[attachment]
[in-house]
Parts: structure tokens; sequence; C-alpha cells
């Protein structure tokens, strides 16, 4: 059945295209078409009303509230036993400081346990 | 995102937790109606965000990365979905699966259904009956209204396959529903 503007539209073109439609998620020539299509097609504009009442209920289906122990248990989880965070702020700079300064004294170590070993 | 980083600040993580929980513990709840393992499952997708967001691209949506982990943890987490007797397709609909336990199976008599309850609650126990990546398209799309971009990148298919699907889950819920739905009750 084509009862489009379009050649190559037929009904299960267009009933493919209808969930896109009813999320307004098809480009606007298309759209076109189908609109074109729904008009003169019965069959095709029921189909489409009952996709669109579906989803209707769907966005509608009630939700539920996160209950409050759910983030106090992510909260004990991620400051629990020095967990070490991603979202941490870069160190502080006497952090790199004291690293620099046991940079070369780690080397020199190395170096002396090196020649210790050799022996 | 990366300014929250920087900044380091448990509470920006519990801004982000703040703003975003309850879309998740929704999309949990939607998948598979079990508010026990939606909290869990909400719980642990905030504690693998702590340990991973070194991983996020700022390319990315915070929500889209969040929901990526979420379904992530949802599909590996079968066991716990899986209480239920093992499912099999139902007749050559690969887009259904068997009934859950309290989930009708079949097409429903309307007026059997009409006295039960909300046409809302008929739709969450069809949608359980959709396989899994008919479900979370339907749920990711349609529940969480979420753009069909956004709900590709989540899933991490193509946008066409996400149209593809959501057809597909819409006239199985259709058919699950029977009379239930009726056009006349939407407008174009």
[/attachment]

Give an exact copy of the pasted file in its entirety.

[in-house]
Parts: structure tokens; sequence; C-alpha cells
């Protein structure tokens, strides 16, 4: 059945295209078409009303509230036993400081346990 | 995102937790109606965000990365979905699966259904009956209204396959529903 503007539209073109439609998620020539299509097609504009009442209920289906122990248990989880965070702020700079300064004294170590070993 | 980083600040993580929980513990709840393992499952997708967001691209949506982990943890987490007797397709609909336990199976008599309850609650126990990546398209799309971009990148298919699907889950819920739905009750 084509009862489009379009050649190559037929009904299960267009009933493919209808969930896109009813999320307004098809480009606007298309759209076109189908609109074109729904008009003169019965069959095709029921189909489409009952996709669109579906989803209707769907966005509608009630939700539920996160209950409050759910983030106090992510909260004990991620400051629990020095967990070490991603979202941490870069160190502080006497952090790199004291690293620099046991940079070369780690080397020199190395170096002396090196020649210790050799022996 | 990366300014929250920087900044380091448990509470920006519990801004982000703040703003975003309850879309998740929704999309949990939607998948598979079990508010026990939606909290869990909400719980642990905030504690693998702590340990991973070194991983996020700022390319990315915070929500889209969040929901990526979420379904992530949802599909590996079968066991716990899986209480239920093992499912099999139902007749050559690969887009259904068997009934859950309290989930009708079949097409429903309307007026059997009409006295039960909300046409809302008929739709969450069809949608359980959709396989899994008919479900979370339907749920990711349609529940969480979420753009069909956004709900590709989540899933991490193509946008066409996400149209593809959501057809597909819409006239199985259709058919699950029977009379239930009726056009006349939407407008174009």